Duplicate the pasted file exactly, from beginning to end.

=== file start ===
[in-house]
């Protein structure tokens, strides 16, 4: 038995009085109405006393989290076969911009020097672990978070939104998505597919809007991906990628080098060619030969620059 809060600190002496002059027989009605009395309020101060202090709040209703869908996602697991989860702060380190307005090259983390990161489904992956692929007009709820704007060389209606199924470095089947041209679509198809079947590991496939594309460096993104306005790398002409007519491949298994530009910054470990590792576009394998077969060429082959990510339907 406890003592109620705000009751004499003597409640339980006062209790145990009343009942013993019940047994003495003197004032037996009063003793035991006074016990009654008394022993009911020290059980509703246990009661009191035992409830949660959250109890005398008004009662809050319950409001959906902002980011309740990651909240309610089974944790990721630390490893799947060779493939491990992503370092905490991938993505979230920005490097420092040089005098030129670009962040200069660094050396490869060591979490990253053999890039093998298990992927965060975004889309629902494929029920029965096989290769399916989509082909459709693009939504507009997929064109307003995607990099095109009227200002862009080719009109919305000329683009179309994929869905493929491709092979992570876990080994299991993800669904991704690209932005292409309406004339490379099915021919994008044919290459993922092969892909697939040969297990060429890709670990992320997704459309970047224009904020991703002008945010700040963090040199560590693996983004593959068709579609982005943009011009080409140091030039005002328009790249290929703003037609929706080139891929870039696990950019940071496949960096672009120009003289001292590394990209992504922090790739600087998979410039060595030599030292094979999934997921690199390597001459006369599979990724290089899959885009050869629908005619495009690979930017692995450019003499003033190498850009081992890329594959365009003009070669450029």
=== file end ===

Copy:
[in-house]
């Protein structure tokens, strides 16, 4: 038995009085109405006393989290076969911009020097672990978070939104998505597919809007991906990628080098060619030969620059 809060600190002496002059027989009605009395309020101060202090709040209703869908996602697991989860702060380190307005090259983390990161489904992956692929007009709820704007060389209606199924470095089947041209679509198809079947590991496939594309460096993104306005790398002409007519491949298994530009910054470990590792576009394998077969060429082959990510339907 406890003592109620705000009751004499003597409640339980006062209790145990009343009942013993019940047994003495003197004032037996009063003793035991006074016990009654008394022993009911020290059980509703246990009661009191035992409830949660959250109890005398008004009662809050319950409001959906902002980011309740990651909240309610089974944790990721630390490893799947060779493939491990992503370092905490991938993505979230920005490097420092040089005098030129670009962040200069660094050396490869060591979490990253053999890039093998298990992927965060975004889309629902494929029920029965096989290769399916989509082909459709693009939504507009997929064109307003995607990099095109009227200002862009080719009109919305000329683009179309994929869905493929491709092979992570876990080994299991993800669904991704690209932005292409309406004339490379099915021919994008044919290459993922092969892909697939040969297990060429890709670990992320997704459309970047224009904020991703002008945010700040963090040199560590693996983004593959068709579609982005943009011009080409140091030039005002328009790249290929703003037609929706080139891929870039696990950019940071496949960096672009120009003289001292590394990209992504922090790739600087998979410039060595030599030292094979999934997921690199390597001459006369599979990724290089899959885009050869629908005619495009690979930017692995450019003499003033190498850009081992890329594959365009003009070669450029």